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Pot to Kettle: Cablevision Petitions FCC for A-La-Carte for Themselves While Keeping It Away From You

Phillip Dampier May 31, 2011 Cablevision, Consumer News, Editorial & Site News, Public Policy & Gov't No Comments

Rutlidge: One for us, none for you

Cablevision is upset paying for networks it doesn’t want, need, or desire to carry.  But broadcasters are demanding that the cable company pick up lesser-known, unwanted cable networks in return for the stations Cablevision craves.  Sound familiar?  It’s a variation on consumer cable a-la-carte: picking and paying only for the channels and networks you want.  It’s a concept Cablevision wants for themselves, but continues to deny to their customers.

Last week the cable company filed comments with the Federal Communications Commission proposing a ban on “channel bundling” by broadcasters as part of an effort to reform retransmission consent laws.  Cablevision argues they are forced to carry unwanted networks as a result of current agreements.  No agreement, no local stations on the cable dial.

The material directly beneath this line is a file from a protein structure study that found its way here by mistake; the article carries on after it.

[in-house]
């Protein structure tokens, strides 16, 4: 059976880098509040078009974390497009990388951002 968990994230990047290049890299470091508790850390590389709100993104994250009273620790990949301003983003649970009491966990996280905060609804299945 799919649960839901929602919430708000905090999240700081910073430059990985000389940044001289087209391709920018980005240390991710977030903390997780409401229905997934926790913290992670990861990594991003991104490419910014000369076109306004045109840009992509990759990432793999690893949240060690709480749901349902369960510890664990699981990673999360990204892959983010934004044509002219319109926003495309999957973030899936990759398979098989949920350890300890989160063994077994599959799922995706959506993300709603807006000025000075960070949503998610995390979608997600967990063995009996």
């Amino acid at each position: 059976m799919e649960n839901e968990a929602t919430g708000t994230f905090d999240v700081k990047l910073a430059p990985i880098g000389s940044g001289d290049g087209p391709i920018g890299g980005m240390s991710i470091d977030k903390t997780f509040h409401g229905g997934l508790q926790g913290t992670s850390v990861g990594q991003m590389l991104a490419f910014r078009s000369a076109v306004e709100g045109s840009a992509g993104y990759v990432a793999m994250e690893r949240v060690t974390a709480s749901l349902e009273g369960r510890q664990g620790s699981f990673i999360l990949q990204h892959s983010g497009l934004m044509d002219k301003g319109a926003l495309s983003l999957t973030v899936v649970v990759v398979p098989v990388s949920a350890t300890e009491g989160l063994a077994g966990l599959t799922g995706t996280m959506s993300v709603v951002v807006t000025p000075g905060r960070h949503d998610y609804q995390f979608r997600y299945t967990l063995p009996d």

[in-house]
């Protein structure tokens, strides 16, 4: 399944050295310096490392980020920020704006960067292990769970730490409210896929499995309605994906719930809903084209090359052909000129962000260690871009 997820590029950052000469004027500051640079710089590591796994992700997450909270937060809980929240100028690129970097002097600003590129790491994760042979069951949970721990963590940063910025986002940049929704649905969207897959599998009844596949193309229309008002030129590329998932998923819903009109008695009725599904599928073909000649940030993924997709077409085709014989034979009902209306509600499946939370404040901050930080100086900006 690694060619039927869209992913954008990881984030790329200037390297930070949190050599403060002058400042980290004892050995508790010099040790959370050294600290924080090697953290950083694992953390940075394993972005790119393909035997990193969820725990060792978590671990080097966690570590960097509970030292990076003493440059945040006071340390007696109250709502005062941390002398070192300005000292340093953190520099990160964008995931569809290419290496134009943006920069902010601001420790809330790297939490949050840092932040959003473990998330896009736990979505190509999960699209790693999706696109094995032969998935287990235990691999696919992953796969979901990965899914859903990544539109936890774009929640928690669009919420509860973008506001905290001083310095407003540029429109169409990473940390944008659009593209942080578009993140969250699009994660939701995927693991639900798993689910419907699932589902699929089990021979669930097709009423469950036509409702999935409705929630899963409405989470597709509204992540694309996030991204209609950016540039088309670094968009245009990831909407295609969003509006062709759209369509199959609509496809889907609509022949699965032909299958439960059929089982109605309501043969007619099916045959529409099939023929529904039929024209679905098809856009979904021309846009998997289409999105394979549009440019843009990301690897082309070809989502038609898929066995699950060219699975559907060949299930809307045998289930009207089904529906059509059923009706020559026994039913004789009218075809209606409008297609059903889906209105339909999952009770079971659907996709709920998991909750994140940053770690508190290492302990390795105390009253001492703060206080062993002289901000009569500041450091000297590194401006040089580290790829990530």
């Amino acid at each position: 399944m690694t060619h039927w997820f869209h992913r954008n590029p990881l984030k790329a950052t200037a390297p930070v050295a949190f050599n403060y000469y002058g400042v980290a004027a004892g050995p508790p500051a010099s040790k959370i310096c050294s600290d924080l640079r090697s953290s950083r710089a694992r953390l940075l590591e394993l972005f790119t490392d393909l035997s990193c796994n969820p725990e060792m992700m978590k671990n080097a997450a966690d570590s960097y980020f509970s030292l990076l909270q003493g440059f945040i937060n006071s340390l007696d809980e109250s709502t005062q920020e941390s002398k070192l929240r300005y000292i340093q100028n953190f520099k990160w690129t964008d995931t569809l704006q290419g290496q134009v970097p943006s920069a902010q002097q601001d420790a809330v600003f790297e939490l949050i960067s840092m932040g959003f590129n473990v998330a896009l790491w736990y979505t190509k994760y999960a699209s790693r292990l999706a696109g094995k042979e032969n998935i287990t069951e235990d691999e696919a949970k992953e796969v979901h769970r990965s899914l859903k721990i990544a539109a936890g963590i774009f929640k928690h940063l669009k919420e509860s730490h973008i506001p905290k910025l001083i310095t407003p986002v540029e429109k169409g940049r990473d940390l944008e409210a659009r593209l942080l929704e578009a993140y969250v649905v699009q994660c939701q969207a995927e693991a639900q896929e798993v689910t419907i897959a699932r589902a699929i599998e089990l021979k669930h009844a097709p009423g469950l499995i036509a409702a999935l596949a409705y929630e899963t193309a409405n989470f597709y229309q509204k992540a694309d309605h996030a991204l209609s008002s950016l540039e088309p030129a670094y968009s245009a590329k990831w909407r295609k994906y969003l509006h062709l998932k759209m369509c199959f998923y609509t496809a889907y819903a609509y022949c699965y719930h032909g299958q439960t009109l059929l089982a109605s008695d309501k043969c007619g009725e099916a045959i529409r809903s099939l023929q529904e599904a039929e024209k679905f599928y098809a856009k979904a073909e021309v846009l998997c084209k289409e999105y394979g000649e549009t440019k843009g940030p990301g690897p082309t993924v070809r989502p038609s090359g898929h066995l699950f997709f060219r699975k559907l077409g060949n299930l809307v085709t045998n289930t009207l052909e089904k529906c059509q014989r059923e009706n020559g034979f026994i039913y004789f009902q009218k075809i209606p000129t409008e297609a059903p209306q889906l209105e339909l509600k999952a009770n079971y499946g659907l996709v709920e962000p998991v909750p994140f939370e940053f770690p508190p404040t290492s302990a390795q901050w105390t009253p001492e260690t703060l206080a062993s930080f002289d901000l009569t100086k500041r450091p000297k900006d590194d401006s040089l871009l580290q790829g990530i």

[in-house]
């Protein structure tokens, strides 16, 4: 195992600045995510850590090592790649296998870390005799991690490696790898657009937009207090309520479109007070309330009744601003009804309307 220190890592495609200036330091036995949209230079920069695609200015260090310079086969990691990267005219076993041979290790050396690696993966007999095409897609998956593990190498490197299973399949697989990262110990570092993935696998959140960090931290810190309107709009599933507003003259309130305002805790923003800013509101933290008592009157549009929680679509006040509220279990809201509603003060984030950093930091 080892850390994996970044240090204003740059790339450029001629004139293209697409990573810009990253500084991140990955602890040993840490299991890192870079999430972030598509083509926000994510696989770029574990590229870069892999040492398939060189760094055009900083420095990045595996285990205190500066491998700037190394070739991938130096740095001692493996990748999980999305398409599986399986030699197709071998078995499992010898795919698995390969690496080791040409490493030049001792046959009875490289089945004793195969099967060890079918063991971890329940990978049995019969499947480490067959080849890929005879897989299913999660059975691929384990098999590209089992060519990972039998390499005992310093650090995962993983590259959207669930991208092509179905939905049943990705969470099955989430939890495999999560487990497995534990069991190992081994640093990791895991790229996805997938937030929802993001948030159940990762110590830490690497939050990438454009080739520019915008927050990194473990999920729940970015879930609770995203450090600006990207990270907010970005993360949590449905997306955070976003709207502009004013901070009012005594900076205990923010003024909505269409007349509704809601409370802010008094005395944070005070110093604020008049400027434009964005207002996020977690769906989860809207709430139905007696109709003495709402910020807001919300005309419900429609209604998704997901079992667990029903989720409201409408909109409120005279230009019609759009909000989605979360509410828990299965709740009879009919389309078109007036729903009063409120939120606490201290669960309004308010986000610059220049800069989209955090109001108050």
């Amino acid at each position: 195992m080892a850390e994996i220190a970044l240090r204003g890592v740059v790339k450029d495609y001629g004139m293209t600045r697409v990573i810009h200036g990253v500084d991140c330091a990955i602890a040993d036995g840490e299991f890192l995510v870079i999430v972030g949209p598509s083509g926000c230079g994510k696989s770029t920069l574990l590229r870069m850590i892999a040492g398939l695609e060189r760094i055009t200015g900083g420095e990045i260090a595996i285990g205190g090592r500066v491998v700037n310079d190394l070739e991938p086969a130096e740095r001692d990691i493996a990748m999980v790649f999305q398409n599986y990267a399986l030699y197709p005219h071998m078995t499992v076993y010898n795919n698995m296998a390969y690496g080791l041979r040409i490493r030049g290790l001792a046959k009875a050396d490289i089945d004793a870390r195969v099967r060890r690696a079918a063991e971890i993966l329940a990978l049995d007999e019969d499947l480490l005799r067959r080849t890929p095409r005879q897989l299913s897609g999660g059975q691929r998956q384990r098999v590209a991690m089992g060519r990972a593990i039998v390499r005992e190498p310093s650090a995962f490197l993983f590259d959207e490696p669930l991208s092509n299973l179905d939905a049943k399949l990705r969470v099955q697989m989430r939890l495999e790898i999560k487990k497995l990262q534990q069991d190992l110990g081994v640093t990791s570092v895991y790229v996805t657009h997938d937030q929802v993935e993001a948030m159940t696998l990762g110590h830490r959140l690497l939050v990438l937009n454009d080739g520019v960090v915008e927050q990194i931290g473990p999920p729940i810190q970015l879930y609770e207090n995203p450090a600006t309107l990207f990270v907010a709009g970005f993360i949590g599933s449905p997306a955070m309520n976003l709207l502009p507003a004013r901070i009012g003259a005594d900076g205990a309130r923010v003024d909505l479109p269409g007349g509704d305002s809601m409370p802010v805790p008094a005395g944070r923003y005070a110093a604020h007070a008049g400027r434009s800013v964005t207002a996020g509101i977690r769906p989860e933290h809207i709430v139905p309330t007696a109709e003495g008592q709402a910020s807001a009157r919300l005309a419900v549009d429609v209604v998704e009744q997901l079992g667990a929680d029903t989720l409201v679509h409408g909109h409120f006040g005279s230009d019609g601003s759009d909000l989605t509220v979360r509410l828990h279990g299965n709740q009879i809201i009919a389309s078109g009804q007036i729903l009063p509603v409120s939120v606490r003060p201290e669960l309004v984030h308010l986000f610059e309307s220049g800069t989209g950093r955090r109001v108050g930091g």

Cablevision chiefly cites major broadcast network owners for pushing these bundled agreements.  The company’s suburban New York City cable system has to reach accommodations with local New York stations that are all owned and operated by the major American networks.  That’s why an agreement to renew WNBC-TV might include the required carriage of a hardly-known network like Sleuth, owned by the same company that owns WNBC: NBCUniversal.  In return for an extension of WABC-TV’s retransmission consent agreement, Cablevision might be asked to carry all of Disney’s lesser-known cable networks.  Disney owns ABC and WABC.

Ironically, the same cable company that refuses to allow a-la-carte themselves is selling their proposal as a boon to consumers:

Cablevision chief operating officer Tom Rutledge says the proposal will “protect consumers from the threat of broadcaster blackouts.” He adds, “consumers are the ones who are harmed when broadcasters pull or threaten to pull their networks from cable systems.”

Cablevision also wants broadcasters to publicly disclose the true asking price for their channels.  Cablevision itself will not disclose its wholesale programming costs for cable networks.

“Broadcasters should not be able to keep the prices they charge hidden or to discriminate between distributors in a given market,” Rutledge said. “Our simple reforms would end these practices.”

They would for broadcasters, but not for the cable company or consumers.

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